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Internships in Art & Design


Looking for opportunities? Visit NoleNetwork to identify part-time, full-time and internship opportunities.

To see reports of internship experiences from our students, visit our internship experiences page at Internship Experiences.

Ishmael Fernandez interning at Master Craftsman Studios

“All the projects at Master Craftsman Studio have exposed me to different materials, tools, and processes. This internship experience has also shown me what it is like to take on high-budget projects, plan them, and see them through to completion — an invaluable experience for any aspiring artist.”

~Ishmael Fernandez, BA ’21



Students must be current Studio Art majors (either BA or BFA program) in good academic standing and have a minimum “B” average in Studio Art courses. Students must have completed all Foundations coursework (ART1000, ART1201C, ART1203, ART1300C, ART1602C, ART2204C) and be admitted to Upper Division status (52 earned credit hours) before beginning an internship.

Public Sculpture Internship: Danae Trescastro and Morgan Nystrom intern with Professor Kevin Curry

“My internship with Professor Kevin Curry at the Facility for Arts Research has been a great experience as a sculptor interested in large-scale work and gaining new skills and perspectives on achieving this work in practice.”

~Morgan Nystrom, BFA ’23



“An internship is a form of experiential learning that integrates knowledge and theory learned in the classroom with practical application and skills development in a professional setting. Internships give students the opportunity to gain valuable applied experience and make connections in professional fields; and give employers the opportunity to guide and evaluate talent.”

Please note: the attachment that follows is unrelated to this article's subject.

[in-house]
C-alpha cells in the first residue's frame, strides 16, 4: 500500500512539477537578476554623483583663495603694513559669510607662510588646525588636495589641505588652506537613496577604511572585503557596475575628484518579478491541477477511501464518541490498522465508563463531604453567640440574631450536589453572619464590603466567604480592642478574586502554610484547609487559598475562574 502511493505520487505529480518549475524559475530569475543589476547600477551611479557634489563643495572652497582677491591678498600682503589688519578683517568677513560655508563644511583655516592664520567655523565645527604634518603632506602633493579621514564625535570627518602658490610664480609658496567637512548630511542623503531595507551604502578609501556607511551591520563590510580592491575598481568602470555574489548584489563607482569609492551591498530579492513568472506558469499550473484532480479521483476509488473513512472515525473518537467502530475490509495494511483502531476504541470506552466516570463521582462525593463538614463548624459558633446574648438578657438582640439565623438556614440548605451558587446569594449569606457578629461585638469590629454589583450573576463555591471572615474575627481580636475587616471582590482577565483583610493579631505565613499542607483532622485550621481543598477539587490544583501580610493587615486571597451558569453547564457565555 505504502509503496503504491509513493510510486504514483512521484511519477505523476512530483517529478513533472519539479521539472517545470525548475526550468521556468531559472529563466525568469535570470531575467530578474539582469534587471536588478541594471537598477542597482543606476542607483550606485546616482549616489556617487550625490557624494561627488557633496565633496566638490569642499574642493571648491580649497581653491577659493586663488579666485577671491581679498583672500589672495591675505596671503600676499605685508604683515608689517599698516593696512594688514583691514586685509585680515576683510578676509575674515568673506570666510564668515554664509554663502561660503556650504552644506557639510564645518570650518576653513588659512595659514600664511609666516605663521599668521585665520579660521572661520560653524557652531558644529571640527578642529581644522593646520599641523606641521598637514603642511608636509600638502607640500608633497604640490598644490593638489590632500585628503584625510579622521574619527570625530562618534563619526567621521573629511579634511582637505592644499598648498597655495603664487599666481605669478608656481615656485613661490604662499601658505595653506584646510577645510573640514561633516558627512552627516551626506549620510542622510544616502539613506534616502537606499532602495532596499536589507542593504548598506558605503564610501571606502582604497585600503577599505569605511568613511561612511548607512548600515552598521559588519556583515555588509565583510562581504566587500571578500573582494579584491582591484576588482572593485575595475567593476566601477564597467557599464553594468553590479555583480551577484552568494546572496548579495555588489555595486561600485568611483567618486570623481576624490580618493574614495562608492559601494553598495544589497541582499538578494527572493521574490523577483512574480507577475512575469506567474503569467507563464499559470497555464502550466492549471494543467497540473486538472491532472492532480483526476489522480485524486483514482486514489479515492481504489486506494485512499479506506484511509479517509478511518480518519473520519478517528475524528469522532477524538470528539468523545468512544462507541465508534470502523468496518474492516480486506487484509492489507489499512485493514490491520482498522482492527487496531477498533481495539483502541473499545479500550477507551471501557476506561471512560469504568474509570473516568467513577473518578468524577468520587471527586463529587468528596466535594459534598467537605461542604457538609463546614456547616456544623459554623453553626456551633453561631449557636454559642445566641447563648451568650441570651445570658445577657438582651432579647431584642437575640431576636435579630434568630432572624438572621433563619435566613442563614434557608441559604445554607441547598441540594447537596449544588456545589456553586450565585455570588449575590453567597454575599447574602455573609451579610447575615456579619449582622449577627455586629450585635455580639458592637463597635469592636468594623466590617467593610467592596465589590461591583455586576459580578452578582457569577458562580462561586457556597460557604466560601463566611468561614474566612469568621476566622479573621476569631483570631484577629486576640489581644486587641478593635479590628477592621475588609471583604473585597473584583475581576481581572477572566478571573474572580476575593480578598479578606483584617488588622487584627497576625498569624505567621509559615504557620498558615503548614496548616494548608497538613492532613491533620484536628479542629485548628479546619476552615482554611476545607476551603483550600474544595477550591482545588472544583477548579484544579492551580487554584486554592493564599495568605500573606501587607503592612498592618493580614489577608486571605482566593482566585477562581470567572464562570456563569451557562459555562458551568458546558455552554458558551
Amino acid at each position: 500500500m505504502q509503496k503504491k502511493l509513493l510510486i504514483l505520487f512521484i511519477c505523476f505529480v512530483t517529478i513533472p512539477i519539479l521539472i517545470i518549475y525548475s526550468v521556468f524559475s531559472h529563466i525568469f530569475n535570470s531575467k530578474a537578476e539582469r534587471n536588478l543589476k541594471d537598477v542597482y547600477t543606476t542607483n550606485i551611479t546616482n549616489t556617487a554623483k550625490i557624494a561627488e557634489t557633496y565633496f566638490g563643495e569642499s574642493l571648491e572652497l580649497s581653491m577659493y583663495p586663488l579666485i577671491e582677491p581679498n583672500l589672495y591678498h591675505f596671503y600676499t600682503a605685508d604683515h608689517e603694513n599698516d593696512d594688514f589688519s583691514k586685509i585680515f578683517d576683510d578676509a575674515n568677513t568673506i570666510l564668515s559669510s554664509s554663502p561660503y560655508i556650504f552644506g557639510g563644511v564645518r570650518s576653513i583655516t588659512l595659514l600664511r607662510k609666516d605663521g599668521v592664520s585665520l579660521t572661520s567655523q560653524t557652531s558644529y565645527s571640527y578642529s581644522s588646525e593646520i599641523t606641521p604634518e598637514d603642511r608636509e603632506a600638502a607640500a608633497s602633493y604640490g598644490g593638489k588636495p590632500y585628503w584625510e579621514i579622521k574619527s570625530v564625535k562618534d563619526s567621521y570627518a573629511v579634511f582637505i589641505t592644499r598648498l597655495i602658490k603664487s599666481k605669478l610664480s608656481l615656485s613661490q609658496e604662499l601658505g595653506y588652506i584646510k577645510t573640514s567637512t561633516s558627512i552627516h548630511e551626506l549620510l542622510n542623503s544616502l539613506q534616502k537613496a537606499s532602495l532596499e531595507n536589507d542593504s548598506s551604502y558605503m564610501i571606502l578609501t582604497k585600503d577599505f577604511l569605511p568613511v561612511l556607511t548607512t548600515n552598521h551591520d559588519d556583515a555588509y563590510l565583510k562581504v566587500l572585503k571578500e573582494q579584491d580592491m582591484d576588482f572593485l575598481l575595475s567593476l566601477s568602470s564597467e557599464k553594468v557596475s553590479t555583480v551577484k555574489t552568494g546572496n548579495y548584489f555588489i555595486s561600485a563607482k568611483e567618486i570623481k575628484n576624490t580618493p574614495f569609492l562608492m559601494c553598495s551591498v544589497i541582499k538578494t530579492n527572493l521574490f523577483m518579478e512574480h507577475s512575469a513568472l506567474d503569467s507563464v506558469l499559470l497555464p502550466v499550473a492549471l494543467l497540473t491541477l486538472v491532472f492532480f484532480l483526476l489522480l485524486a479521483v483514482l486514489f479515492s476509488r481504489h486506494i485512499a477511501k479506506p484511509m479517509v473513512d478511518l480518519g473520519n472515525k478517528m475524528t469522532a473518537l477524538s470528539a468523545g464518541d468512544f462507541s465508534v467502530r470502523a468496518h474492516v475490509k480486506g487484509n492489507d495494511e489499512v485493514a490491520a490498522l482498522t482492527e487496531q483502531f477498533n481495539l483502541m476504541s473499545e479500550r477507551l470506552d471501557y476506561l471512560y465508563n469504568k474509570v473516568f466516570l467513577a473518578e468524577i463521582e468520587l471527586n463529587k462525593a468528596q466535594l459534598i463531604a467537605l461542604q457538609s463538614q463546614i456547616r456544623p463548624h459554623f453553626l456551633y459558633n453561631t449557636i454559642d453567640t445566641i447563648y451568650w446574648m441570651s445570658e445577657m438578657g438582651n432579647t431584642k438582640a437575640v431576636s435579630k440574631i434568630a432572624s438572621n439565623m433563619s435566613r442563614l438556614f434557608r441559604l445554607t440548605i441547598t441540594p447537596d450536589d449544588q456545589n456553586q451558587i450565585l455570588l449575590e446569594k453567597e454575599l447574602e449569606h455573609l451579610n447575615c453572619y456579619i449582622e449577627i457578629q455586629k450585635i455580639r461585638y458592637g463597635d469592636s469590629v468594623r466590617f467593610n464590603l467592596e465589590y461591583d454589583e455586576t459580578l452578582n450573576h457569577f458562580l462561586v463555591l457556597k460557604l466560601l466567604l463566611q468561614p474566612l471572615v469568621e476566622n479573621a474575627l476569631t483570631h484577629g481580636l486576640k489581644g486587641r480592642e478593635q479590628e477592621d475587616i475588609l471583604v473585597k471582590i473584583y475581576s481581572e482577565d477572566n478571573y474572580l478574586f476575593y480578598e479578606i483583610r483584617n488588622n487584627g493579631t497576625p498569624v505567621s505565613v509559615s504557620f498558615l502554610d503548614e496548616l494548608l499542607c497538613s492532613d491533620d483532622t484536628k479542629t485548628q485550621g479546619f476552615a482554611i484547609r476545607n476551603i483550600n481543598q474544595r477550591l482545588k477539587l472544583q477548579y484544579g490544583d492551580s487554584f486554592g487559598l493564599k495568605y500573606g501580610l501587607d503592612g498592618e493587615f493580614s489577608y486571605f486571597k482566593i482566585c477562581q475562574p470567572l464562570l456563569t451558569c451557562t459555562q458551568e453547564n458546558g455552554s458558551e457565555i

– National Association of Colleges and Employers (NACE)

Internships are one-time hands-on work or service experiences: 

  • Related to the student intern’s major or career goal and employers must provide ongoing  professional development and mentorship,
  • Involves work in a professional setting, 
  • Supervised and trained by practicing art or design professionals in the field,
  • Guided by predetermined learning outcomes, such as course objectives, student’s written goals, and employer’s stated expectations, which the intern engages in and reflects upon throughout the experience. 

An internship is designed to provide the student with experience in a career setting; some are paid, and some are voluntary, unpaid activities. 

The internship is a reciprocal arrangement: Students exchange their work in return for on-the-job training and work experience. Therefore, the on-the-job supervisor should make available a professional learning art or design experience/opportunityIf a student is already employed in an art or design-related job, the department cannot grant internship credit to continue that same activityStudents cannot duplicate the same internship for credit in the future.

Examples of art internship experiences: 

  • Assisting a professional artist with production and post-production of artworks, managing websites, and social media
  • Working under a design professional in creating briefs, assets, or graphic communications for print or web
  • Assisting in a gallery or museum in exhibitions, art handling, development, or promotion & marketing